The US dollar has been gaining ground against the euro for just over a year. From a 1.2372 close on April 18th last year to the 1.1180 finish on May 23rd the united currency has lost 9.6% versus the greenback.  For roughly half of that period April to November 2018 US interest rates were rising, for the second half they were falling. 

The interest rate on the 2-year Treasury, the government security with the closest tie to currency movements rose from 2.40% on April 18th 2018 to 2.95% on November 8th, from then it fell to 2.18% by May 24th. 


For the first period of rising US rates (4/18/18-11/8/18) the euro lost 8.2%.  In the second period (11/9/18-5/24/19) the euro lost the balance 1.6%, given the percentage difference in the original rate.

If we look at the German 2-year yield for a European comparison it has moved from -0.57% on April 18th last year to -0.61% on November 8th and then to -0.63% on May 24th.  


Comparatively the US range of 55 basis points on the upside and 77 on the downside dwarf the German change of 6 points. Clearly the euro level is not being driven by interest rate differentials.

 In effect the fall in US rates has blunted the dollar advantage but it has not taken over the relationship between the currencies. The macro-economic effects of the European economic slowdown and the potential damage from yet unsettled British departure continue to weigh heavily on the euro despite the shrinking rate advantage for the dollar.



Information on these pages contains forward-looking statements that involve risks and uncertainties. Markets and instruments profiled on this page are for informational purposes only and should not in any way come across as a recommendation to buy or sell in these assets. You should do your own thorough research before making any investment decisions. FXStreet does not in any way guarantee that this information is free from mistakes, errors, or material misstatements. It also does not guarantee that this information is of a timely nature. Investing in Open Markets involves a great deal of risk, including the loss of all or a portion of your investment, as well as emotional distress. All risks, losses and costs associated with investing, including total loss of principal, are your responsibility. The views and opinions expressed in this article are those of the authors and do not necessarily reflect the official policy or position of FXStreet nor its advertisers.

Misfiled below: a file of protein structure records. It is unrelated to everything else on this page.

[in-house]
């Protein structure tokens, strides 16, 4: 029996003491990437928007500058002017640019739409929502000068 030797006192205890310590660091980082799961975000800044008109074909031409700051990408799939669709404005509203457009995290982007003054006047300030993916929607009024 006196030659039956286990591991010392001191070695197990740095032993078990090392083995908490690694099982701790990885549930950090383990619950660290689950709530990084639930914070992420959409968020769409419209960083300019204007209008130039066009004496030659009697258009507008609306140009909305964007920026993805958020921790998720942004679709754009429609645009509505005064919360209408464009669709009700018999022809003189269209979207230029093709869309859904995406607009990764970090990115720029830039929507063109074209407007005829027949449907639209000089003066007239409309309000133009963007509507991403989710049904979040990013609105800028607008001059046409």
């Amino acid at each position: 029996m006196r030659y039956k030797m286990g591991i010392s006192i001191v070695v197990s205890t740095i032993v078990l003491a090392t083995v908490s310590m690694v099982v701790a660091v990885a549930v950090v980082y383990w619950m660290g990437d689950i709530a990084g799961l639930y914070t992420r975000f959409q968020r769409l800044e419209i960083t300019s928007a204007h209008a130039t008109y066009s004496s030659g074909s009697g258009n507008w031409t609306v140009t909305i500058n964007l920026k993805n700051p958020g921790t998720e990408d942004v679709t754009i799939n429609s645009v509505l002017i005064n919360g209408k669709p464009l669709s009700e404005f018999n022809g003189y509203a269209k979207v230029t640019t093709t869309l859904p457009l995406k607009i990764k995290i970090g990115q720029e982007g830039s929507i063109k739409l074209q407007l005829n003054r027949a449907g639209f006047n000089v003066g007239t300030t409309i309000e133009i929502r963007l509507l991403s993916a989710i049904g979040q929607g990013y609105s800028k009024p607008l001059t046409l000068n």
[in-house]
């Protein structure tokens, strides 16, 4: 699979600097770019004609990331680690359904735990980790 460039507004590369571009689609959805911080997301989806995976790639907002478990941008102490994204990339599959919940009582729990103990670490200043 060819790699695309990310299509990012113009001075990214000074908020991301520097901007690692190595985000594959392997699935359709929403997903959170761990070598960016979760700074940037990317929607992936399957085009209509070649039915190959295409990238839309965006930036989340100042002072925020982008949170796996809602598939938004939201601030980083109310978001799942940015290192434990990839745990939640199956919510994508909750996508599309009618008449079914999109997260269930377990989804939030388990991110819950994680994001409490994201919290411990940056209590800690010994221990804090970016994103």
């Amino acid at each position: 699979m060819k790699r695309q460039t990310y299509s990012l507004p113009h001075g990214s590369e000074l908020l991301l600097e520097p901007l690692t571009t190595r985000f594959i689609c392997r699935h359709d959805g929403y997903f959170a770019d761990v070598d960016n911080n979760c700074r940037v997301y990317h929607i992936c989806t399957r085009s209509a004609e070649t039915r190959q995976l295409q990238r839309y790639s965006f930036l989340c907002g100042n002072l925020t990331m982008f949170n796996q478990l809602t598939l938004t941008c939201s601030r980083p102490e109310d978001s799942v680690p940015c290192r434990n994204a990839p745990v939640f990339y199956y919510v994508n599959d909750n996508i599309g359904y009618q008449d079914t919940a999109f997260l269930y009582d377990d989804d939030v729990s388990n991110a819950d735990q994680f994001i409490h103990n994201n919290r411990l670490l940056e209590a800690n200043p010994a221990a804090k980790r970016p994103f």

Analysis feed

Latest Forex Analysis

Editors’ Picks

Bears ignore Aussie holidays, cheer coronavirus news at fresh multi-week low near 0.6815

AUD/USD drops to 0.6814, with an intra-day low of 0.6811, during the early Monday morning in Asia. The fears of China’s coronavirus outbreak are dominating the market’s risk sentiment off-late.


USD/JPY: Coronavirus bearish gap breaks below 109

USD/JPY has dropped heavily in the open, breaking below the 109 handle to print a fresh low of 108.88 as traders prepare for a risk-off week when considering the implications of the Coronavirus. 


Are you anxious about Coronavirus? Well, so are the markets

There's so much we don't know about Coronavirus, which increases the level of concern from public health officials, you & I as well as the markets and we can expect a risk-off start to the week ahead of a pretty major schedule.

Read more

The Week Ahead and Why the FOMC Meeting may not be the Most Interesting

The week ahead is arguably the most important here at the start of 2020.  The Fed and the BOE meet. The US and the eurozone report initial estimates of Q4 19 GDP.  The eurozone also reports its preliminary estimate of January CPI. 

Read more

GBP ends week on a weak note despite upbeat PMI data

The GBP/USD pair spiked to its highest level since January 7th at 1.3174 on Friday with the initial reaction to the upbeat PMI data from the UK. The pair could remain choppy ahead of BoE’s policy decision. 


Forex Majors